Ghostbusters (2016)

ghostbusters-2016If you subscribe to the idea of multiverses (where there are various universes for TMNT, DC Superheroes, and Marvel superheroes alike), I like to think of “Ghostbusters” 2016 as an Elseworlds tale, where the concept of Ghostbusters exists, but on its own plain and on its own terms. The Ghostbusters we know from the eighties are also existent, but in their own personas and fulfilling their own purposes. “Ghostbusters” 2016 even as its own horror comedy is just mediocre. It’s not as great as the original “Ghostbusters” but is definitely a notch above “Ghostbusters 2.” Melissa McCarthy is her usual wry self as Abby Yates, a once paranormal researcher who has spent many years trying live down co-publishing a book about the paranormal.

When her boss at her university learns of her history, he fires her, and she is forced to reunite with fellow ghost enthusiast Erin Gilbert, as played by Melissa McCarthy, when they’re attacked by a poltergeist. McCarthy is dialed down for this turn out, injecting a bit of Dan Akroyd in a charming role as a heroine who is hell bent on hunting ghosts and keeping New York safe, even in the face of a condescending mayor (Andy Garcia) and his assistant. Deciding to investigate a series of strange hauntings all over the city, they team with bold engineer Jillian (Kate McKinnon) and New York expert/subway worker Patty (Leslie Jones) to take on a larger scheme involving a madman and an army of the undead.

I don’t know if I’d argue that Paul Feig’s retelling of “Ghostbusters” is a masterpiece, but it’s good enough from beginning to end to offer an entertaining and solid horror comedy, confused as it may be. I say that because rather than build its own thing, Feig’s “Ghostbusters” hops back and forth from trying to carve its own legacy and then relying too heavily on the established film and its spin offs. I love how the movie acknowledges the original film in its own way, but when it tries to topple the Stay Puft climax, and doubles up on the Slimer it seems to be trying way too hard. Feig has some really good and strong elements to his take on “Ghostbuters,” most of which are the cast. McCarthy and Wiig are great as best friends turned ghost hunters, while Kate McKinnon and Leslie Jones steal the show as rough around the edges heroes in training, all of whom spend the duration of the movie feeling their around their harrowing job.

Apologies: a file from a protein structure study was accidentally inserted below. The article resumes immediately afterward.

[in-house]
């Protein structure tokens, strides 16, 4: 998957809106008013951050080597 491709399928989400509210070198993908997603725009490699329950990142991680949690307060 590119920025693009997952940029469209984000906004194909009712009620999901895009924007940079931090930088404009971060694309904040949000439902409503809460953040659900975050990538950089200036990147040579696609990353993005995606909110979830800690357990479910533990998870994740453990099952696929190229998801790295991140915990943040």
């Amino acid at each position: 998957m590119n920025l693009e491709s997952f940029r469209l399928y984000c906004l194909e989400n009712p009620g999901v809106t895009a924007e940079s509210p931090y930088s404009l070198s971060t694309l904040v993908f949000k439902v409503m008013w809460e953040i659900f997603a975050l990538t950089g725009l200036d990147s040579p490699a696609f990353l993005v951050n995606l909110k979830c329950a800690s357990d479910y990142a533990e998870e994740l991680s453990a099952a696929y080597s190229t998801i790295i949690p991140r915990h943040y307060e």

I also enjoyed the villain and his devious plan to somewhat bring New York back to an older age, that eventually becomes just a mission to spite these four strong women. The special effects are also rather excellent, with some unique and fun ghost designs and eerie new specters that are introduced to battle the characters; this includes their logo which becomes sentient and very evil. That said what holds back the film is its own clear lack of menace. No one ever really feels in danger during the narrative, especially when Patty is able to walk around with a demonic bat on her shoulders without anyone really becoming alarmed. Plus the motivations of the villain and the inept mayor are absolutely weak and felt forced to keep the narrative moving forward.

How would the mayor discredit the Ghostbusters if over two hundred people just saw a ghost bat wreak havoc? And what were the villains’ actual big plans, anyway? It just felt vaguely written as a means to getting from point A to point B. I was also never sold on Chris Hemsworth as inept secretary Kevin, whose own comical idiocy becomes a liability to the group, eventually. 2016’s telling of “Ghostbusters” may not have the snap, pop, and menace of the original 1984 film, but I was never bored with it, and I definitely rooted for the heroes until the end.